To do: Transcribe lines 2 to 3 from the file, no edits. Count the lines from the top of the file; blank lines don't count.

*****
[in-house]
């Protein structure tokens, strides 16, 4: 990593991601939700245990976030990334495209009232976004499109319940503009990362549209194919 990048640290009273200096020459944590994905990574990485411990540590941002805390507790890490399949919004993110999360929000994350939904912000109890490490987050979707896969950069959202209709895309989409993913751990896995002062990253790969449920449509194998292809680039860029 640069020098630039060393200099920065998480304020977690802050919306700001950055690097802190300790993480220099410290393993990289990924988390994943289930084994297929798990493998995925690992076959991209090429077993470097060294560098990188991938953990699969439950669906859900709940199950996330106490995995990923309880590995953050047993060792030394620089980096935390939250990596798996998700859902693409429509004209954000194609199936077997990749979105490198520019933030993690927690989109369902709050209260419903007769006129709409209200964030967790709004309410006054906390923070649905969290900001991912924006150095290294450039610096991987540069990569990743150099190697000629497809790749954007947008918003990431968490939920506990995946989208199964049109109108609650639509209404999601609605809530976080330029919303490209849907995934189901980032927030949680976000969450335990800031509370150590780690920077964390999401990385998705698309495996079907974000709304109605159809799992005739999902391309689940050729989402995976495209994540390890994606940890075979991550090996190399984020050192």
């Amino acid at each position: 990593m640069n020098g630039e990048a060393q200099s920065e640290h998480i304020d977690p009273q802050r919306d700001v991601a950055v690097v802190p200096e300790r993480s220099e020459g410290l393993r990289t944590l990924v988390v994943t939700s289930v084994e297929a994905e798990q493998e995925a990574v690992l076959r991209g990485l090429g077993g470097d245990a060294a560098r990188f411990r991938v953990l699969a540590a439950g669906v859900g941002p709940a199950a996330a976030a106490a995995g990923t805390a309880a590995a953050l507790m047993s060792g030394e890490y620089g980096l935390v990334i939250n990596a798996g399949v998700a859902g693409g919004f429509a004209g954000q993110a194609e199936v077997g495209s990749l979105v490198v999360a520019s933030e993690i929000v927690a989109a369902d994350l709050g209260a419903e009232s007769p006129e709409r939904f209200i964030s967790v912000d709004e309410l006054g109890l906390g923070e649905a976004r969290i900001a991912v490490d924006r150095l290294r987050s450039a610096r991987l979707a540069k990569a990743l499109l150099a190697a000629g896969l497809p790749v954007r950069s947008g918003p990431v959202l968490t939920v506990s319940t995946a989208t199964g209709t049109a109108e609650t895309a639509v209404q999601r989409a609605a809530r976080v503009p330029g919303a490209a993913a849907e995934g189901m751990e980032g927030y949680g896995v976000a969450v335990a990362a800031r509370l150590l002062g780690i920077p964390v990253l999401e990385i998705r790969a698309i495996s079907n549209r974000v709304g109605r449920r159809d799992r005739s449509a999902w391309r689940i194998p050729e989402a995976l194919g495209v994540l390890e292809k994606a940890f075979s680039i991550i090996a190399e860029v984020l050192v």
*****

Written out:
């Protein structure tokens, strides 16, 4: 990593991601939700245990976030990334495209009232976004499109319940503009990362549209194919 990048640290009273200096020459944590994905990574990485411990540590941002805390507790890490399949919004993110999360929000994350939904912000109890490490987050979707896969950069959202209709895309989409993913751990896995002062990253790969449920449509194998292809680039860029 640069020098630039060393200099920065998480304020977690802050919306700001950055690097802190300790993480220099410290393993990289990924988390994943289930084994297929798990493998995925690992076959991209090429077993470097060294560098990188991938953990699969439950669906859900709940199950996330106490995995990923309880590995953050047993060792030394620089980096935390939250990596798996998700859902693409429509004209954000194609199936077997990749979105490198520019933030993690927690989109369902709050209260419903007769006129709409209200964030967790709004309410006054906390923070649905969290900001991912924006150095290294450039610096991987540069990569990743150099190697000629497809790749954007947008918003990431968490939920506990995946989208199964049109109108609650639509209404999601609605809530976080330029919303490209849907995934189901980032927030949680976000969450335990800031509370150590780690920077964390999401990385998705698309495996079907974000709304109605159809799992005739999902391309689940050729989402995976495209994540390890994606940890075979991550090996190399984020050192």
């Amino acid at each position: 990593m640069n020098g630039e990048a060393q200099s920065e640290h998480i304020d977690p009273q802050r919306d700001v991601a950055v690097v802190p200096e300790r993480s220099e020459g410290l393993r990289t944590l990924v988390v994943t939700s289930v084994e297929a994905e798990q493998e995925a990574v690992l076959r991209g990485l090429g077993g470097d245990a060294a560098r990188f411990r991938v953990l699969a540590a439950g669906v859900g941002p709940a199950a996330a976030a106490a995995g990923t805390a309880a590995a953050l507790m047993s060792g030394e890490y620089g980096l935390v990334i939250n990596a798996g399949v998700a859902g693409g919004f429509a004209g954000q993110a194609e199936v077997g495209s990749l979105v490198v999360a520019s933030e993690i929000v927690a989109a369902d994350l709050g209260a419903e009232s007769p006129e709409r939904f209200i964030s967790v912000d709004e309410l006054g109890l906390g923070e649905a976004r969290i900001a991912v490490d924006r150095l290294r987050s450039a610096r991987l979707a540069k990569a990743l499109l150099a190697a000629g896969l497809p790749v954007r950069s947008g918003p990431v959202l968490t939920v506990s319940t995946a989208t199964g209709t049109a109108e609650t895309a639509v209404q999601r989409a609605a809530r976080v503009p330029g919303a490209a993913a849907e995934g189901m751990e980032g927030y949680g896995v976000a969450v335990a990362a800031r509370l150590l002062g780690i920077p964390v990253l999401e990385i998705r790969a698309i495996s079907n549209r974000v709304g109605r449920r159809d799992r005739s449509a999902w391309r689940i194998p050729e989402a995976l194919g495209v994540l390890e292809k994606a940890f075979s680039i991550i090996a190399e860029v984020l050192v």